Understanding Coastal Ecosystems Room 201D
Jan 24, 2023 09:35 AM - 10:35 AM(America/Chicago)
20230124T0935 20230124T1035 America/Chicago Understanding Coastal Ecosystems Room 201D 2023 Bays and Bayous Symposium mbnep@mobilebaynep.com
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Sensitivity Analysis of Wave Modeling during Hurricane Ida in the Gulf of Mexico
09:35 AM - 09:50 AM (America/Chicago) 2023/01/24 15:35:00 UTC - 2023/01/24 15:50:00 UTC
Hurricanes are among the major natural disasters facing the coastal United States. Hurricane waves, their associated surges and coastal inundations can be studied and monitored using wave models. The choice of wind forcing, numerical schemes, and grid configuration could significantly affect the accuracy of the model prediction and hinder our understanding of these extreme events. A spectral wave model (WAVEWATCH III) was used to study Hurricane Ida (2021) to reveal how applied wind forcing, grid resolution, and boundary conditions affect model fidelity. To properly resolve coastal geometrics and hydrodynamics, we set up three unstructured grids for the Gulf of Mexico (GOM) with different configurations ranging from 260,000 to 90,000 grid nodes. We used two wind forcings, European Center for Medium-Range Weather Forecasts (ECMWF) (9km-resolution), and ECMWF Reanalysis (ERA5) (28km-resolution). The simulations were run with and without incorporating boundary conditions around the open boundaries of the GOM. The results were validated against several buoys data in the GOM. Our sensitivity analysis showed that the model is most sensitive to wind forcing and least sensitive to grid resolution. The differences in simulation results were mostly found in the wave period and direction. Simulations without boundary conditions showed some relatively poor performance in predicting the peak period and mean wave direction but predict the mean wave period better than those with boundary conditions. While simulations forced by ECMWF overestimated the significant wave height (SWH) and mean period as Ida passes, those forced by ERA5 underestimated the SWH.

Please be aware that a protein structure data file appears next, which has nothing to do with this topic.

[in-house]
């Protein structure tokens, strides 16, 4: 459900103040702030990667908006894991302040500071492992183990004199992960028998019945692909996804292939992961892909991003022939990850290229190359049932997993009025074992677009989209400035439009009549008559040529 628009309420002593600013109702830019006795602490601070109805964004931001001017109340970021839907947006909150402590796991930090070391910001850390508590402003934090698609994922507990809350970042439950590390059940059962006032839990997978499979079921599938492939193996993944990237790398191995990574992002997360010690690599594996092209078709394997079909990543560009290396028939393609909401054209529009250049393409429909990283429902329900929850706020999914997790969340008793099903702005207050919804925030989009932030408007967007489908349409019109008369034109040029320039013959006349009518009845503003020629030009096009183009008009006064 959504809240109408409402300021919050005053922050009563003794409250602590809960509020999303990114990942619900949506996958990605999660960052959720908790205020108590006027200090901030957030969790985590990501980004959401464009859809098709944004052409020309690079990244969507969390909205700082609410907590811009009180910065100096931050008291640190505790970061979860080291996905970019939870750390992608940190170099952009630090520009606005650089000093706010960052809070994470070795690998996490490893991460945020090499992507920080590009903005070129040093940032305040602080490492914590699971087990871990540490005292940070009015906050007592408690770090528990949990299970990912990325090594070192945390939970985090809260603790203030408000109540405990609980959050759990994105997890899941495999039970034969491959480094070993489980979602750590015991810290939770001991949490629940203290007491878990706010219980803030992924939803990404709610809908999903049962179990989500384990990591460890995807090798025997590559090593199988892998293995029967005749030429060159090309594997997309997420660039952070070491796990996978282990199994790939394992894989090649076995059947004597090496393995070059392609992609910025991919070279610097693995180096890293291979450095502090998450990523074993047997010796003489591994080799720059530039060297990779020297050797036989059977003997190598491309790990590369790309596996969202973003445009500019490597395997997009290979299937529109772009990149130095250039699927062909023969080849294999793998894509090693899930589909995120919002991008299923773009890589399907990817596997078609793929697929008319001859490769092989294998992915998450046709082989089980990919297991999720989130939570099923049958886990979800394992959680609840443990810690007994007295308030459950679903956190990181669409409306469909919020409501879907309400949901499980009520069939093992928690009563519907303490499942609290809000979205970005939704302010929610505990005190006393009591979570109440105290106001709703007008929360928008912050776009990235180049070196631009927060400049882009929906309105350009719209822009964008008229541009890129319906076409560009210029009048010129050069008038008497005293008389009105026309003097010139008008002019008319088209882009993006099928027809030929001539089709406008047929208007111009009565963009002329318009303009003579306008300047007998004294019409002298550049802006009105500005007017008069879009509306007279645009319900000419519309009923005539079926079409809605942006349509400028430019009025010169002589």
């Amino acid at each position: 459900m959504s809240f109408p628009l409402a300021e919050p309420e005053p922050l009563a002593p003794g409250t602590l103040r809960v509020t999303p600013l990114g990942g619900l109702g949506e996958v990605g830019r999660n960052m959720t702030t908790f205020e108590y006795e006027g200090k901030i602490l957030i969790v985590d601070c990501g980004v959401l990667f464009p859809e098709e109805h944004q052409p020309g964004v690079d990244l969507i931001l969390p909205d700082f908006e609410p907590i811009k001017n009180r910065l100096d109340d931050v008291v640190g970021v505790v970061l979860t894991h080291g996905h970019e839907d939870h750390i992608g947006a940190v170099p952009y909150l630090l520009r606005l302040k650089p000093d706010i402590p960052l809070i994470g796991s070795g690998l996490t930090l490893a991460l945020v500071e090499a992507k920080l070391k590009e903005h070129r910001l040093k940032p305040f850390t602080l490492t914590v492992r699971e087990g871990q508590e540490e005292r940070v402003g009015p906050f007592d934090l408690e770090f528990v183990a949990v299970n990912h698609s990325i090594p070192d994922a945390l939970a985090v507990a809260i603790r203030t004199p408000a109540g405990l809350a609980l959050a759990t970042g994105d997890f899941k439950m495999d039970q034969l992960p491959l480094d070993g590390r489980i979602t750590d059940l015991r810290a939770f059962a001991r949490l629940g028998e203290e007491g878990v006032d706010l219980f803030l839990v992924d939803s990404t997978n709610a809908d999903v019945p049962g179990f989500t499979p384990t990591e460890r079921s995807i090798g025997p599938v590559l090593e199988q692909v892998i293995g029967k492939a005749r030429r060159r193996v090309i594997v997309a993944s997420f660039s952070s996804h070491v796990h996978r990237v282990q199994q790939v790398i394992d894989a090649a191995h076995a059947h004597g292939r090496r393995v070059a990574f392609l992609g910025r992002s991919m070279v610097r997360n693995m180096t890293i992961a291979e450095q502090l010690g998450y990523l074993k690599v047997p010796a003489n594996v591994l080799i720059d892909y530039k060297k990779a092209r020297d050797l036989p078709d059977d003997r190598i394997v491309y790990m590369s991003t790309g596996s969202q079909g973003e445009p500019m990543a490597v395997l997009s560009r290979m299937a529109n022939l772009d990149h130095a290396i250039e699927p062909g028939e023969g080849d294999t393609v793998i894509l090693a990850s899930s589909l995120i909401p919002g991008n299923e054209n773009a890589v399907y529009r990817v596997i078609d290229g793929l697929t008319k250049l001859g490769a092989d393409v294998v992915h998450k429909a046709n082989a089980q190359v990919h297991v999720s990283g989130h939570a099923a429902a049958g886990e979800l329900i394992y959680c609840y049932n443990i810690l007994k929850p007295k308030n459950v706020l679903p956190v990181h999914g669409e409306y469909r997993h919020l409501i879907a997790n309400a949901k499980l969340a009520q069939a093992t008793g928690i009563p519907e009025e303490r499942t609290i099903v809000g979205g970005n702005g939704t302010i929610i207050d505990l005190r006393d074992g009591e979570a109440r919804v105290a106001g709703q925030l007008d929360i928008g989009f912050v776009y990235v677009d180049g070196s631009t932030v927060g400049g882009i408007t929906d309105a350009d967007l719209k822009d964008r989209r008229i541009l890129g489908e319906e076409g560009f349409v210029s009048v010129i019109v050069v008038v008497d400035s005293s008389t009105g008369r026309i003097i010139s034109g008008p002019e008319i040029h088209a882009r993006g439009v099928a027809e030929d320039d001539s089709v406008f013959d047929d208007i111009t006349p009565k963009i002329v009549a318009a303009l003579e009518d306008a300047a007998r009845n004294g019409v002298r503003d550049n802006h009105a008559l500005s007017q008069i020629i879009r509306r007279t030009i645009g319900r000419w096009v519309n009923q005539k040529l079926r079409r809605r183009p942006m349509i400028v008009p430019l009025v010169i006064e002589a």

Hafeez Oladejo
University Of Southern Mississipi
Diana Bernstein
University Of Southern Mississippi
Kemal Cambazoglu
University Of Southern Mississippi
Gowri Chinnathambi
University Of Southern Mississippi
Azadeh Razavi
University Of Southern Mississippi
Jerry Wiggert
University Of Southern Mississippi, School Of Ocean Science And Engineering
Influence of Biogenic Processes on Seabed Properties in the York River Estuary, Chesapeake Bay
09:50 AM - 10:05 AM (America/Chicago) 2023/01/24 15:50:00 UTC - 2023/01/24 16:05:00 UTC